The world’s leaders have come to recognise water and the climate as major global risks. However, significant actions to tackle them haven’t been taken, according to a new report by China Water Risk (CWR), a non-profit organisation, that addresses business and environmental risks arising from China’s urgent water crisis.
The Hindu Kush Himalaya (HKH) region comprises over a dozen countries sharing water from ten rivers. China is the largest of these countries and arguably the most influential. To pay attention to its attention is no different from paying attention to security, foreign policy, environmental and economic implications for all the countries involved – especially India.
The 16 countries in the HKH – a.k.a. the HKH 16 – are divided into two groups. Afghanistan, Bangladesh, Bhutan, China, India, Myanmar, Nepal and Pakistan make up the HKH 8 from which rivers originate. Cambodia, Kyrgyzstan, Laos, Tajikistan, Thailand, Turkmenistan, Uzbekistan and Vietnam are called the ‘Downstream 8’.
The ten rivers in question are the Amu Darya, Brahmaputra, Ganges, Indus, Irrawaddy, Mekong, Salween, Tarim, Yangtze and Yellow.
According to the report, the HKH 8 don’t have enough water to develop under the prevailing export-led economic growth model.
According to estimates, to achieve a per capita GDP of over $50,000, the US uses 1543 m3 per capita of water, which is only 16% of its total renewable water capacity (9,538 m3/person). On the other hand, the renewable water capacities of China and India are 2,018 m3/person and 1,458 m3/person, respectively.
Similar concerns, about the gulf between demand and supply, had been raised by the NITI Aayog in June this year.
Climatic change and a rising water demand from rapidly urbanising cities are likely to add to this stress. The power generation mix in this region also depends a lot on water.
For example, the Central Electricity Authority (of India) reported in March 2018 that thermal power accounts for more than 86% of India’s total generation. An ongoing study (of which this writer is an author) suggests that 77% of India’s electricity comes from thermal power plants dependent on freshwater sources. And of the total generation capacity, 38.9% is installed in areas with high or extremely high water-stress.
Additionally, over 70% of India’s existing thermal-power utilities are likely to face stiff competition for water from agricultural, urban and other industrial demands in the next twelve years.
According to CWR, almost $4.3 trillion (16% of the HKH 16’s GDP) is generated in the basins of the ten rivers. However, business and investor communities don’t yet know the extent of their assets’ exposure to water risk. India, for instance, lost about 14 terawatt-hour of thermal power due to water shortages in 2016, wiping over 20% of the growth in the country’s total electricity generation from 2015.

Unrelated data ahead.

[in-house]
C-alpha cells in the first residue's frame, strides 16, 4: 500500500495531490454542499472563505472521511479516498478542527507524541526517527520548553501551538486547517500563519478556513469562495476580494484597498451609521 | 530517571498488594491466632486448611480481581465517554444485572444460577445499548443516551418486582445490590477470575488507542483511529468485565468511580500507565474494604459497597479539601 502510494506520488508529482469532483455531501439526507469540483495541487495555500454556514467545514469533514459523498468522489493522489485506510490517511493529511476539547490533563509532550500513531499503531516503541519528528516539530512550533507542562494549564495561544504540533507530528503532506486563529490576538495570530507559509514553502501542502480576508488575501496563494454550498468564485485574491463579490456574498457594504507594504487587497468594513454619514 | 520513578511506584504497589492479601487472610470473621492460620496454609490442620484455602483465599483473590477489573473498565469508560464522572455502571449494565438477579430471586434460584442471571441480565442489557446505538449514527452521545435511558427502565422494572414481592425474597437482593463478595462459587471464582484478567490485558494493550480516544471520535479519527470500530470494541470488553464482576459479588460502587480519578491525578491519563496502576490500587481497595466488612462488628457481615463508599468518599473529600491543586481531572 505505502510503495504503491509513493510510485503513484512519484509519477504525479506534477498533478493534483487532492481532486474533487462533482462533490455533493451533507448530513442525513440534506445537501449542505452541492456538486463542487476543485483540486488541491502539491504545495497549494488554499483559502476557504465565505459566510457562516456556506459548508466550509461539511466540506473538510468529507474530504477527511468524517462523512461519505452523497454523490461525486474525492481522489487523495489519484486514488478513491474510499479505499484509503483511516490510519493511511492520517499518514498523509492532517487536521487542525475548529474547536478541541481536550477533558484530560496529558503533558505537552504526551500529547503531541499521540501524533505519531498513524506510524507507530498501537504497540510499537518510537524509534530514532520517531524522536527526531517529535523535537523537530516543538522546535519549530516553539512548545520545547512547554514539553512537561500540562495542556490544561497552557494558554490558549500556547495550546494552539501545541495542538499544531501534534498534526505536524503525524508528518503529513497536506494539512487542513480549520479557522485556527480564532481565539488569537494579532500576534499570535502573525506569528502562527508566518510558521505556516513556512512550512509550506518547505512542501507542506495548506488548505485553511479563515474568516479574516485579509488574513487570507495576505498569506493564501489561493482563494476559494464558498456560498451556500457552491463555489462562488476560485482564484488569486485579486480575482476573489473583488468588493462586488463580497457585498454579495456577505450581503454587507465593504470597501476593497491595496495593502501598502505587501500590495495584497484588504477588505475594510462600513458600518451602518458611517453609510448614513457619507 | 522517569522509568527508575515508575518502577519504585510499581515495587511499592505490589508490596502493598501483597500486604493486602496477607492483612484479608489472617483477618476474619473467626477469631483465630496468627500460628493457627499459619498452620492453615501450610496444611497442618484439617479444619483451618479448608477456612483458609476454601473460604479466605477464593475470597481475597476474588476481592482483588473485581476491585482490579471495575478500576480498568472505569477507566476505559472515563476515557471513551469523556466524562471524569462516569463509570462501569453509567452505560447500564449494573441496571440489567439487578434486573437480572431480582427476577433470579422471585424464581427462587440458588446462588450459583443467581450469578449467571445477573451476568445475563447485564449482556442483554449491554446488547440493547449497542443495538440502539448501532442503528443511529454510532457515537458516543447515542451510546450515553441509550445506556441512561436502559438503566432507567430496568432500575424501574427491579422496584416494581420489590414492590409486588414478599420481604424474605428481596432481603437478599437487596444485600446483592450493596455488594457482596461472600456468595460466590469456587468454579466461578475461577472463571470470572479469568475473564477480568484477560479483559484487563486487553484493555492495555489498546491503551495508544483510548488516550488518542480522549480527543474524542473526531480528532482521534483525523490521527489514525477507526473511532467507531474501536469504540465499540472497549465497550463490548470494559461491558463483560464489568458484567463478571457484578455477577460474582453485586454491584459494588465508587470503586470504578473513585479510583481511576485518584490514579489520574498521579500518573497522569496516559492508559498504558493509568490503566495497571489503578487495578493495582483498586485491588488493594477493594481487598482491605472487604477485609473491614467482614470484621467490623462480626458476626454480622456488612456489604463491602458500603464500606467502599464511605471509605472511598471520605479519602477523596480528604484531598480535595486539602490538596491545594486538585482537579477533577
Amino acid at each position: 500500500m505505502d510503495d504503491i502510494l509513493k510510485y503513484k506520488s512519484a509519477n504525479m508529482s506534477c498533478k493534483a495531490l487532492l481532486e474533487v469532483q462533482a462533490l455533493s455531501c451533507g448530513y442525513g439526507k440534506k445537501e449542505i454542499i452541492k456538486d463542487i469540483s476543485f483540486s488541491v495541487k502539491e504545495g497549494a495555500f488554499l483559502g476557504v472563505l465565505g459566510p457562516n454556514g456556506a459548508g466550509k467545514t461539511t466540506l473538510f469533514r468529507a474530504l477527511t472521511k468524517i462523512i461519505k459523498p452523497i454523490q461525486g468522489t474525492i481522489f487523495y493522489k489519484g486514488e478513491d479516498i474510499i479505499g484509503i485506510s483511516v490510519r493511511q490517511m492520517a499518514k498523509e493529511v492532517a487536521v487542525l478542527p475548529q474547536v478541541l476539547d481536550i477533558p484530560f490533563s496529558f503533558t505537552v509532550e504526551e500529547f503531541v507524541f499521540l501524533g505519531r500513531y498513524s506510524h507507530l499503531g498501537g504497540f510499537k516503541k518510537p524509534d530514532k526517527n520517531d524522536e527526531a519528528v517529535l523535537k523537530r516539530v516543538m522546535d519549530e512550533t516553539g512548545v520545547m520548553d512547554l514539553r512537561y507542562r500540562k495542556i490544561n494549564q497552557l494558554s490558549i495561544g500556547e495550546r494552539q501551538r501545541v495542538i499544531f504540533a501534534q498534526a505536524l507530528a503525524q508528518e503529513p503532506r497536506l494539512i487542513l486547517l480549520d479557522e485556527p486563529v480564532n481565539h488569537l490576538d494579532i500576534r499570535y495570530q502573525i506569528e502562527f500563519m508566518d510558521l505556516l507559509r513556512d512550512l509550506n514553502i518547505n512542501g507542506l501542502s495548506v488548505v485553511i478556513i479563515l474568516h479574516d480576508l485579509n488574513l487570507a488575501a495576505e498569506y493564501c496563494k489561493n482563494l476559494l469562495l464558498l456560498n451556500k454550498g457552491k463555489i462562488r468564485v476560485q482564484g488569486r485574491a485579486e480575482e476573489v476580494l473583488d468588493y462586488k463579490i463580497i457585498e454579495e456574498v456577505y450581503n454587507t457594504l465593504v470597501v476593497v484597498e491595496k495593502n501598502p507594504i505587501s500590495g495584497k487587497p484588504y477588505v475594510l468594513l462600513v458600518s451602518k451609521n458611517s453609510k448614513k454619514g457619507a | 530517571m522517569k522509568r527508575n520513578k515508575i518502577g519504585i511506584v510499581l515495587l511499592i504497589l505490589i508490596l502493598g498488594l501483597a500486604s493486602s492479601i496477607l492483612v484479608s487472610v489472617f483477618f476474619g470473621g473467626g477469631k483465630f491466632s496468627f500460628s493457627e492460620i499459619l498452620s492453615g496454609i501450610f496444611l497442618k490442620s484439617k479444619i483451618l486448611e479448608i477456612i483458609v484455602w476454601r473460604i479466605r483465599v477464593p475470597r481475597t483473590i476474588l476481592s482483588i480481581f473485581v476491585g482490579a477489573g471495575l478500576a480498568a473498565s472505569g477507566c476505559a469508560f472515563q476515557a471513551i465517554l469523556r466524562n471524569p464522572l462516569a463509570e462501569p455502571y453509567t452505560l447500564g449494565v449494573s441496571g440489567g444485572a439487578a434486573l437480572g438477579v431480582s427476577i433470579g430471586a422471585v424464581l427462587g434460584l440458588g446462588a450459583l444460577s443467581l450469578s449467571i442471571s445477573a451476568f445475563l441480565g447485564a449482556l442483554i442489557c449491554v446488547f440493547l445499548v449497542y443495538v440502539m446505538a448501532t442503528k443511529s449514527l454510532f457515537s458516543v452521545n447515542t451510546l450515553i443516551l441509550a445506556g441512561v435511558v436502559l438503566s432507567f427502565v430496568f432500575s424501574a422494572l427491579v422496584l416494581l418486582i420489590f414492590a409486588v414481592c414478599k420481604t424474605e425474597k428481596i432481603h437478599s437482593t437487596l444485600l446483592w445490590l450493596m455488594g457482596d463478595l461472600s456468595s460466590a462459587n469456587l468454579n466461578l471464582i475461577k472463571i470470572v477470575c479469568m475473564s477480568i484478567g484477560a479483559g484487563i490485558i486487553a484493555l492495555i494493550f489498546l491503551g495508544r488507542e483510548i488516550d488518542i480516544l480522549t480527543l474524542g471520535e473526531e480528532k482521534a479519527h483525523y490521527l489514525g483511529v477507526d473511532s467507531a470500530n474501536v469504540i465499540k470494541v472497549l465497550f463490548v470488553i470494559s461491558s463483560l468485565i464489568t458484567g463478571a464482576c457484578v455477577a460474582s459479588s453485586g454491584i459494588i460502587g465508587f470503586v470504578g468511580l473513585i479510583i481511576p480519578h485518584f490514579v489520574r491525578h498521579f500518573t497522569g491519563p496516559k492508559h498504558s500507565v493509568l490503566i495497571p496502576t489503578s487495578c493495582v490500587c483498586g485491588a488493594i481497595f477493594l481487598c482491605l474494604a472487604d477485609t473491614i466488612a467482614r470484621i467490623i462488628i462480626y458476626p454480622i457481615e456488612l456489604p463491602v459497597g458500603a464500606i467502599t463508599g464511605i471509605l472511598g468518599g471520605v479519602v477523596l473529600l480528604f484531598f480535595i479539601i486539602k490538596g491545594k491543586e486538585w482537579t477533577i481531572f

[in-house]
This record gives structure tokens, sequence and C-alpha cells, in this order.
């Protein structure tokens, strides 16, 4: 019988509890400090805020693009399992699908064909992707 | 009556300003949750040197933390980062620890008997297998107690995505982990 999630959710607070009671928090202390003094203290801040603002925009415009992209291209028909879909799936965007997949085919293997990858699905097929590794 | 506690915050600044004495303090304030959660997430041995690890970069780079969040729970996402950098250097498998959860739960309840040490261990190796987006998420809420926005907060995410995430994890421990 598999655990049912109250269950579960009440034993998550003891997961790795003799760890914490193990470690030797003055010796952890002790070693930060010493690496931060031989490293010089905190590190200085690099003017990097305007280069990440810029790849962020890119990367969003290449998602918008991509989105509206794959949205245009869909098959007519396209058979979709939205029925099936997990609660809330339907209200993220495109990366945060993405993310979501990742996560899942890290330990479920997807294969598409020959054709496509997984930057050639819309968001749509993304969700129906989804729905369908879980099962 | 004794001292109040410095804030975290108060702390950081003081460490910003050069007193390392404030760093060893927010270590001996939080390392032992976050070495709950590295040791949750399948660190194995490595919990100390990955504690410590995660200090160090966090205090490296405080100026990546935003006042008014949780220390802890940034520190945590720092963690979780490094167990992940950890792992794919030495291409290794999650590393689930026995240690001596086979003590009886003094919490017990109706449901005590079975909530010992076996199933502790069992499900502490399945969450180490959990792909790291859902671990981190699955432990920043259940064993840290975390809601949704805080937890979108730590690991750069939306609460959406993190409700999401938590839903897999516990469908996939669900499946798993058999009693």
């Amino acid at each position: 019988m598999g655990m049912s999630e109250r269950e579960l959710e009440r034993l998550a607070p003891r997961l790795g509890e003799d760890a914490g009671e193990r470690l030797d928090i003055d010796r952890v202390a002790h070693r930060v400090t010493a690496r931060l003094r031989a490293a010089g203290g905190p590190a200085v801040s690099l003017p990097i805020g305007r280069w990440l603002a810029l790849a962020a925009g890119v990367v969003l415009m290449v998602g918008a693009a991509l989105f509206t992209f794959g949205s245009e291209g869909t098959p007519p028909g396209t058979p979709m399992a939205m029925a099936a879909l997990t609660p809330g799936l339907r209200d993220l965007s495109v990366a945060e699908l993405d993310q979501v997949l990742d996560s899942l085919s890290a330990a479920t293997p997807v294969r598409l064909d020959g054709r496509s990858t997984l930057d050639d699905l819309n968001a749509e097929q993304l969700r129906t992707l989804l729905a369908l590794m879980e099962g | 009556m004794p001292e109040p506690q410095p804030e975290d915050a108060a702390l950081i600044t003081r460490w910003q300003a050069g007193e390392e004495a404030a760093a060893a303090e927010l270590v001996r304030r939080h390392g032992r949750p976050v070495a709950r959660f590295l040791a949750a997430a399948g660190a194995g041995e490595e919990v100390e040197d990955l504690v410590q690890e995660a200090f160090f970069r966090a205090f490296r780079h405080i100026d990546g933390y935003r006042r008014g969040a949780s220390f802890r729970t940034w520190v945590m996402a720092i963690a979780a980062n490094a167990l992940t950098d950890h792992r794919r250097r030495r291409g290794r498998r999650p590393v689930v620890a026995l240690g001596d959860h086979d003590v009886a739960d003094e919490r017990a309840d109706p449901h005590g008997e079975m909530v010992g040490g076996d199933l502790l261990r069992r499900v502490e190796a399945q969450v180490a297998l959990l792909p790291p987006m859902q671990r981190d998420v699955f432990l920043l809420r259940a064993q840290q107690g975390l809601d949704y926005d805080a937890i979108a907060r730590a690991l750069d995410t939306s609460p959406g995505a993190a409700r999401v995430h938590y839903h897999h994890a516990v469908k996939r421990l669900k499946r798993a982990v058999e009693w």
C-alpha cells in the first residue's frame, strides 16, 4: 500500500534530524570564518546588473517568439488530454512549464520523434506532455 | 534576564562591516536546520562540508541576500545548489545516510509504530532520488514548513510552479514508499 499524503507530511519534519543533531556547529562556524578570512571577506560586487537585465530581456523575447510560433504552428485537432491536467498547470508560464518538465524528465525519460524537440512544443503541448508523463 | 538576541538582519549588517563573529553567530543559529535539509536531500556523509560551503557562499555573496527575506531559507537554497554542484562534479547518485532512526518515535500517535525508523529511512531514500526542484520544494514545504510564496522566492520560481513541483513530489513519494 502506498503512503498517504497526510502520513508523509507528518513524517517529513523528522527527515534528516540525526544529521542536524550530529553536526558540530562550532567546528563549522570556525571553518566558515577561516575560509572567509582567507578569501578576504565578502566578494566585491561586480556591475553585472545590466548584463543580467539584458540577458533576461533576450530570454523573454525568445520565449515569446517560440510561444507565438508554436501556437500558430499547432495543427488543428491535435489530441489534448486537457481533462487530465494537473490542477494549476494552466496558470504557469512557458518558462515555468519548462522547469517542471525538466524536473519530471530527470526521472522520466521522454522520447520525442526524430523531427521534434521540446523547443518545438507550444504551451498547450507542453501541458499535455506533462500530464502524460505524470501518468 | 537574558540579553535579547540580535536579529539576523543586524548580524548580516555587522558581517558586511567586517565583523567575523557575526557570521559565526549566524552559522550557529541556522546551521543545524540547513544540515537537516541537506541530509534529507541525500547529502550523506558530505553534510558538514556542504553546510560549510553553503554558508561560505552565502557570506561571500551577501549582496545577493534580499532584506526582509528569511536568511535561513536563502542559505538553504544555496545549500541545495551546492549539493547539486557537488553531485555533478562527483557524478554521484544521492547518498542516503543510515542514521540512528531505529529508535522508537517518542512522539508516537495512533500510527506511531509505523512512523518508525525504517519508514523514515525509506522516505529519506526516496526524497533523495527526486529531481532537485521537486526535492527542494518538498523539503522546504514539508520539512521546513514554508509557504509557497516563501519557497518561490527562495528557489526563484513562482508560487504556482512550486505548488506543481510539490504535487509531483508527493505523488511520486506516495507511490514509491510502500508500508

A water-energy-climate link
Water-shortage is the fifth most common reason for forced outage of thermal power plants in India, and caused almost 2% of all outages in terms of potential generation.
Fourteen of India’s largest thermal power utility companies have experienced water-shortage-related disruptions at least once between 2013 and 2016, losing over $1.4 billion (Rs 9,873 crore) in total potential revenue from the sale of power.
In 2016, nine companies had water-related shutdown records for 12 of their plants. Together, they lost more than $614 million (Rs 4,330 crore) in potential revenue, accounting for about 2.3% of the power-sale revenue that year.
This problem is likely to continue as water competition intensifies.
To tide over these looming crises, the CWR report calls for smart energy choices to improve energy efficiency and increase renewables’ contribution to the extant energy mix.
According to one estimate, India can reduce the water-withdrawal intensity of electricity generation (excluding hydropower) by up to 84%, consumption intensity by up to 25% and CO2-emission intensity by up to 43% relative to the 2014 baseline by 2030. The ask is only for it to achieve its renewable energy goals and follow norms laid down by the environment ministry in 2015. They include targets for specific water consumption for power plants and towards achieving zero water-discharge.
The issue is that power plants are not required to disclose how much water they consume. There is little accountability as a result.
Need for newer policies
Finally, the report calls on banks in the HKH region to rethink their credit policies and factor in environmental risks. Investors ought to use this assessment to engage with companies they are invested in and identify strategies to address water scarcity.
Ultimately, the companies should be more sustainable and socially responsible, benefiting both people and the environment. Banks have an important role in ensuring this is so.
An international group of organisations – including the London School of Economics – has already released a ‘guide for investor action’. Other, similar resources could help build a framework for such action quickly.
But the bankers and investors won’t be able to work by themselves. In fact, perhaps the greatest finding of the CWR report is that as much as the 16 HKH countries must work together, so should scientists, engineers, policymakers, businesses and financiers to effect meaningful, positive change in this region of 3.4 billion.
Deepak Krishnan works with the energy program at the World Resources Institute India.